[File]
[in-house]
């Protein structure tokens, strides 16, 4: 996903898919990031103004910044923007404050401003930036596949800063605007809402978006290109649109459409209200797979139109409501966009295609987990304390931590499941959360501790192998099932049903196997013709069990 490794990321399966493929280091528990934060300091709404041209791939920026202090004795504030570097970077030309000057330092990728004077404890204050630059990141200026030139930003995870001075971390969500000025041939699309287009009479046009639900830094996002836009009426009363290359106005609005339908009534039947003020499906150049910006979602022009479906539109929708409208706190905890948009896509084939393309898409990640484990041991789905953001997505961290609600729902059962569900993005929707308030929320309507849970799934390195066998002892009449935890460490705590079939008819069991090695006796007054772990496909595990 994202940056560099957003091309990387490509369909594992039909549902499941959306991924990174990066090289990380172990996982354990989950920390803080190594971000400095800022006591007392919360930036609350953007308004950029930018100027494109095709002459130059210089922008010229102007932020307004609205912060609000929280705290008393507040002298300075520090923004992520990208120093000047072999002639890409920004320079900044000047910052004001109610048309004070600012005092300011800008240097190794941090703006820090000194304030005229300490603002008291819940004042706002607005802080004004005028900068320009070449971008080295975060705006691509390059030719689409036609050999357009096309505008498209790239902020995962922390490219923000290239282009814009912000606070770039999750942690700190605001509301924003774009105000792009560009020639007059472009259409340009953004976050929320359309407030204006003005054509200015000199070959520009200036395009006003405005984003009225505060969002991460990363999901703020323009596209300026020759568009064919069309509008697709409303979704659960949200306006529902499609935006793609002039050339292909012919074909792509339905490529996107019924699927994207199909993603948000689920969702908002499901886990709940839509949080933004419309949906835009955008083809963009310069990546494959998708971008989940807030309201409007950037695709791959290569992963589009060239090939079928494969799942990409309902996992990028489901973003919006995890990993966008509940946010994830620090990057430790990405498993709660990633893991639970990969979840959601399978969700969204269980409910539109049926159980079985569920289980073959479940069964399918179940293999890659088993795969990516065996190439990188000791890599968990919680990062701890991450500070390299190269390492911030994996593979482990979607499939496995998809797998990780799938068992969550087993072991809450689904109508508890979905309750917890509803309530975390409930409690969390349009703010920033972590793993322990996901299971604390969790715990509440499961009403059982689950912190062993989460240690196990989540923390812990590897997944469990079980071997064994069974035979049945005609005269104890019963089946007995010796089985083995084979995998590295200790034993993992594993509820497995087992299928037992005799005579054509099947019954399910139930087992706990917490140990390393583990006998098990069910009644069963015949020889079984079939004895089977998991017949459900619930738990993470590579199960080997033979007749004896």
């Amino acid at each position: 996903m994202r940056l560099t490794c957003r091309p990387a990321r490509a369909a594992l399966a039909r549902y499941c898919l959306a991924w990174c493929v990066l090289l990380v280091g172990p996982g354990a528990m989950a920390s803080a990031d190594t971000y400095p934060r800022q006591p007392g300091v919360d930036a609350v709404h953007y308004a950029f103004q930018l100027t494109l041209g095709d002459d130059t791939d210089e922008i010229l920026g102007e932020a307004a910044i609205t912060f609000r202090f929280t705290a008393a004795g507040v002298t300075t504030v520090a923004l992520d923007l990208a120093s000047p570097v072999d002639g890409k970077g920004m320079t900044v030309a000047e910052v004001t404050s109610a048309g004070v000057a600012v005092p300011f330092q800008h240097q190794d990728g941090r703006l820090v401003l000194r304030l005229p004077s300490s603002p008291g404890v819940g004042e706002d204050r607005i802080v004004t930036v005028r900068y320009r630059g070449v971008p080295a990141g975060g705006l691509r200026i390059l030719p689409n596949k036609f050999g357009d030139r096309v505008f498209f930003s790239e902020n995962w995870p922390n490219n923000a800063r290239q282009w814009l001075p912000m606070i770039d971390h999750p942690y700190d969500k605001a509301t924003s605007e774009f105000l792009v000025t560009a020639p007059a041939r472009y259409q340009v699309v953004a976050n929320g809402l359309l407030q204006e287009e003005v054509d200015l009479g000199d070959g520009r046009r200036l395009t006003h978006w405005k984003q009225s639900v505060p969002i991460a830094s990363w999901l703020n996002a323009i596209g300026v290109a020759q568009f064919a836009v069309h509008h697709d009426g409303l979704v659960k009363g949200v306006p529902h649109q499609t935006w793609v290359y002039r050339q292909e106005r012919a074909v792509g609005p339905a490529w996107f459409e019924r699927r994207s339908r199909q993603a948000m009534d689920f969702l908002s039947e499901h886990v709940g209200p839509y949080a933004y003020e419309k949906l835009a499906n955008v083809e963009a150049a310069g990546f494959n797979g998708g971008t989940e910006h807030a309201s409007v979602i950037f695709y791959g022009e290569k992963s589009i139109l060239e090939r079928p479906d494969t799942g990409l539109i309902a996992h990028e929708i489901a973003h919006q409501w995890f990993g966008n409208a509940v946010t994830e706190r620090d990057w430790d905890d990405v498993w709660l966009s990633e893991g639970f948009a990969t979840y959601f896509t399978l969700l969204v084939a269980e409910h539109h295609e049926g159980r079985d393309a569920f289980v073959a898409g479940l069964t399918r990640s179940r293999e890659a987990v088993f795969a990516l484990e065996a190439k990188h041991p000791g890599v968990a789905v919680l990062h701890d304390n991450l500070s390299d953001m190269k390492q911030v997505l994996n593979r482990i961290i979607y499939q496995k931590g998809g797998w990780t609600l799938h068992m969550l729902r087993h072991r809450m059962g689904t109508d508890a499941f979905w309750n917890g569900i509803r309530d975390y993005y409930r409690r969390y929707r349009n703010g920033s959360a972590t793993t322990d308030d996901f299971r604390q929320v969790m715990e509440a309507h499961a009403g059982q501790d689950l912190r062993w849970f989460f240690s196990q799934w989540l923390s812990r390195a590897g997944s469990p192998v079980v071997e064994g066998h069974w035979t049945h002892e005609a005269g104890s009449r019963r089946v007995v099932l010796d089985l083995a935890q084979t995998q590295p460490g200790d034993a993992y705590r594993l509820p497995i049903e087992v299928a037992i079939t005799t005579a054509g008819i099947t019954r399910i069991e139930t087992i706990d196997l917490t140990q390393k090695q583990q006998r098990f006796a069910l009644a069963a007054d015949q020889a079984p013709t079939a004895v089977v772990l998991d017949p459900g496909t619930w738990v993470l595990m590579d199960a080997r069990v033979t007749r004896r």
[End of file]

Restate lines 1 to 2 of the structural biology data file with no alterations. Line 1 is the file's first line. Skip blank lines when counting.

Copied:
[in-house]
């Protein structure tokens, strides 16, 4: 996903898919990031103004910044923007404050401003930036596949800063605007809402978006290109649109459409209200797979139109409501966009295609987990304390931590499941959360501790192998099932049903196997013709069990 490794990321399966493929280091528990934060300091709404041209791939920026202090004795504030570097970077030309000057330092990728004077404890204050630059990141200026030139930003995870001075971390969500000025041939699309287009009479046009639900830094996002836009009426009363290359106005609005339908009534039947003020499906150049910006979602022009479906539109929708409208706190905890948009896509084939393309898409990640484990041991789905953001997505961290609600729902059962569900993005929707308030929320309507849970799934390195066998002892009449935890460490705590079939008819069991090695006796007054772990496909595990 994202940056560099957003091309990387490509369909594992039909549902499941959306991924990174990066090289990380172990996982354990989950920390803080190594971000400095800022006591007392919360930036609350953007308004950029930018100027494109095709002459130059210089922008010229102007932020307004609205912060609000929280705290008393507040002298300075520090923004992520990208120093000047072999002639890409920004320079900044000047910052004001109610048309004070600012005092300011800008240097190794941090703006820090000194304030005229300490603002008291819940004042706002607005802080004004005028900068320009070449971008080295975060705006691509390059030719689409036609050999357009096309505008498209790239902020995962922390490219923000290239282009814009912000606070770039999750942690700190605001509301924003774009105000792009560009020639007059472009259409340009953004976050929320359309407030204006003005054509200015000199070959520009200036395009006003405005984003009225505060969002991460990363999901703020323009596209300026020759568009064919069309509008697709409303979704659960949200306006529902499609935006793609002039050339292909012919074909792509339905490529996107019924699927994207199909993603948000689920969702908002499901886990709940839509949080933004419309949906835009955008083809963009310069990546494959998708971008989940807030309201409007950037695709791959290569992963589009060239090939079928494969799942990409309902996992990028489901973003919006995890990993966008509940946010994830620090990057430790990405498993709660990633893991639970990969979840959601399978969700969204269980409910539109049926159980079985569920289980073959479940069964399918179940293999890659088993795969990516065996190439990188000791890599968990919680990062701890991450500070390299190269390492911030994996593979482990979607499939496995998809797998990780799938068992969550087993072991809450689904109508508890979905309750917890509803309530975390409930409690969390349009703010920033972590793993322990996901299971604390969790715990509440499961009403059982689950912190062993989460240690196990989540923390812990590897997944469990079980071997064994069974035979049945005609005269104890019963089946007995010796089985083995084979995998590295200790034993993992594993509820497995087992299928037992005799005579054509099947019954399910139930087992706990917490140990390393583990006998098990069910009644069963015949020889079984079939004895089977998991017949459900619930738990993470590579199960080997033979007749004896």